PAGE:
A rash of suicides in high schools and on college campuses of kids tormented for their sexual orientation or simply for being different bought to light an ugly little secret about the lives of kids and teens today, showcased how bullying has changed since the days of insults in the school yard, galvanizing a nation to action; from precedent setting court cases to hard line legislation making bullying a crime punishable under the law, a jail-able offence, we have endeavored to crack down on the torment of others. But to what end; is all this legislation, making it a criminal behavior, forcing schools to have action plans to deal with bullying creating a safer physical, emotional environment for kids, teens, college students? Is it providing them with more support, more places to turn, more resources; is it making them feel less like killing themselves? Are the current programs teaching empathy, fostering a kinder, gentler world; the saddening answer is a resounding no. Instead current actions meant to address bullying, meant as a deterrent to behavior has only served to create more criminals; school plans show a complete lack of understanding of the components that make up bullying, center around punishment rather than problem solving, molding better future citizens and generally demonstrate the shockingly epidemic issue of adults with poor or no problem solving skills themselves either trying to teach kids how to solve things, or failing to confront problems at all. At the same time radical but successful programs dealing with bullies, completely out of the box methods making headway are ignored, lost in the effort to look tough on the issue, to make and send a message out of the people charged in these cases, brought before a judge.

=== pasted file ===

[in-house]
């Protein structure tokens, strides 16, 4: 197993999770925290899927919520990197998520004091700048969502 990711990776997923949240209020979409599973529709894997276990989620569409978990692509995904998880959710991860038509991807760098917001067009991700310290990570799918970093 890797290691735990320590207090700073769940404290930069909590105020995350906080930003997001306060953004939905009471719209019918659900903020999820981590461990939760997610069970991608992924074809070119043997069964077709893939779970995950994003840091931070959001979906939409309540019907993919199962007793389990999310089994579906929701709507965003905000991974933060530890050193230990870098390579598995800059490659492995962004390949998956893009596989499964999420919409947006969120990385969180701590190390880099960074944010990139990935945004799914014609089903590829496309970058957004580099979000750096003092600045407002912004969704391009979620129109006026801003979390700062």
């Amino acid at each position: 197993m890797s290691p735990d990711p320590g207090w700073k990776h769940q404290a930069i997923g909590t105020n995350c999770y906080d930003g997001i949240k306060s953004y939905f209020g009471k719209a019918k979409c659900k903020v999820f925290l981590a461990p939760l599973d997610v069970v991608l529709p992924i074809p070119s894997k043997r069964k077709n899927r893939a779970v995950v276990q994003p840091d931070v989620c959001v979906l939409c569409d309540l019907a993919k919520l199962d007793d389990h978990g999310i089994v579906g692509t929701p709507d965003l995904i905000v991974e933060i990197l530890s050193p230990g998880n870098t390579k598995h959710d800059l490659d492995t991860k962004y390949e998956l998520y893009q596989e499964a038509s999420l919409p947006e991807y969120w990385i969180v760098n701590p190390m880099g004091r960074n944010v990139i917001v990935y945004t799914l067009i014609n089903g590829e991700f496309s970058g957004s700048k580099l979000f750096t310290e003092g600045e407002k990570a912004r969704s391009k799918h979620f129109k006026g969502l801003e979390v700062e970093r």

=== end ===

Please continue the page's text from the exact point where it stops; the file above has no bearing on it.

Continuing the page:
Take Rosalind Wiseman’s, author of Queen Bees and Wannabe’s, contribution to the Dateline special on Phoebe Prince, aside from pointing out a common statement she hears from administrators that when they see bullying they do something about it and that tells her they don’t really understand it due to the fact it’s as much about what you don’t see as what you do, she recommends removing the bully’s social power, escorting them to class, making them eat lunch in the office, forcing them to feel punished due to their actions. This runs counter to what many schools do escorting the bullied person to class, having them eat lunch in the office, in order to keep them safe. While she is on the right track as to possible suitable, measured, offense related punishment for bullying behavior, it is a fine line she’s asking administrators to walk, because in enacting such punishments you do double your chances of the true lesson having the desired effect, yet you also take the chance that the moment the punishment is over, they’ll go after the person who caused it with a vengeance, meaning the bullied person is tormented more and the problem just escalates. On the extreme end, removing social power from a bully, social power that is everything in middle school, high school, may result in a potential school shooting or violence impacting everyone, not just the bully and their targets. Further it does nothing to solve the underlying problem, it does nothing to stop bullying before it starts, even to identify if what is going on really is bullying and not something much bigger, mental instability of individuals, serious psychological problems or misunderstandings with tragic turns. It does nothing to give the kids alternatives to bullying, better ways to express themselves, it gives them absolutely zero resources to deal with whatever problem or confrontation they are going through.